• Percentiles are rounded, and there’s a big difference between being in the top 0.51% and the top 1.49% when it comes to National Merit qualifications.
  • Percentiles show the percentage of students at or below a certain score. The “at” part is crucial because the NMSC focuses on the specific cutoff scores.
  • The number of Semifinalists is based on the number of high school graduates in a state, not the number of PSAT takers.
  • Percentiles do not reflect the current year’s scores. They are based on data from the past three years and are set before the current test is even administered.

For a more accurate prediction, it’s better to look at the historical National Merit cutoffs rather than percentiles.

Who Is Awarded National Merit?

The National Merit Scholarship Program awards honors based on a special PSAT score called the Selection Index, which ranges from 48 to 228. This score is the sum of your Math, Reading, and Writing and Language test scores.

To become a Semifinalist, your Selection Index score must meet or exceed the cutoff set for your state. These cutoffs vary widely. The qualifying score for the 2022 scholarship cycle was 207 on a national level, but since the program selects Semifinalists based on their state, the required score depends on where you live.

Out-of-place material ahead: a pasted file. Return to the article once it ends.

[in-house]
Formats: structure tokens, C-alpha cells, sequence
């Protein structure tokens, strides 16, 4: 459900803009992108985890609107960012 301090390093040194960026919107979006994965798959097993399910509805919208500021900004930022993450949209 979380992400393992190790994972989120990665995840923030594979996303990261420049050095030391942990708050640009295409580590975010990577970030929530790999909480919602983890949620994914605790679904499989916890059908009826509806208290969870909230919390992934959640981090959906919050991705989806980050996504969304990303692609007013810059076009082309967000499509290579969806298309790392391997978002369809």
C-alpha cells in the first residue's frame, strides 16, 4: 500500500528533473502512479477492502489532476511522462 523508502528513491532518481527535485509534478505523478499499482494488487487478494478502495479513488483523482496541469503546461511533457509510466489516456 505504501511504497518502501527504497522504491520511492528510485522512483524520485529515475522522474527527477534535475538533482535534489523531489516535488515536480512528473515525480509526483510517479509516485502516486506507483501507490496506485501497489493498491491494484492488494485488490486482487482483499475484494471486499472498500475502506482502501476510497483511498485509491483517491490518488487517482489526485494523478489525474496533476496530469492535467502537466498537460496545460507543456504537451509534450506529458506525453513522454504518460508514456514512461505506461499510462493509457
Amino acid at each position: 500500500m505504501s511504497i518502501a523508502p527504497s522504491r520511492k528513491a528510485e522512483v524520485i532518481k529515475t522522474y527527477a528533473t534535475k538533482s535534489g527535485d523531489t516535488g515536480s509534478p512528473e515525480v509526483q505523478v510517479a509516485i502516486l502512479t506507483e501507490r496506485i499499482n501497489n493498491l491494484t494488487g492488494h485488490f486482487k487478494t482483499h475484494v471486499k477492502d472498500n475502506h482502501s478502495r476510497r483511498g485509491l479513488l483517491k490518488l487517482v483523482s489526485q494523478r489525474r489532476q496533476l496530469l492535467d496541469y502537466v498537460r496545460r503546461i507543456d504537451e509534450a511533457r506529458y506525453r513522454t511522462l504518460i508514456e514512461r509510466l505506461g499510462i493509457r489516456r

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What’s a Good Score for a National Merit Scholarship?

A good score for the National Merit Scholarship varies each year and depends on your state. Here’s a breakdown of what you need to know:

Minimum Qualifying Score

  • For fall 2020 test-takers, the minimum qualifying score, known as the Selection Index, was 207. This score can change annually because it is based on the top 50,000 PSAT scores nationwide.

Commended Students

  • Commended students meet the national minimum qualifying score but do not advance to the Semifinalist level. Out of the 50,000 recognized students, around 34,000 are Commended Students. For the 2022 scholarship cycle, the national minimum qualifying score was also 207.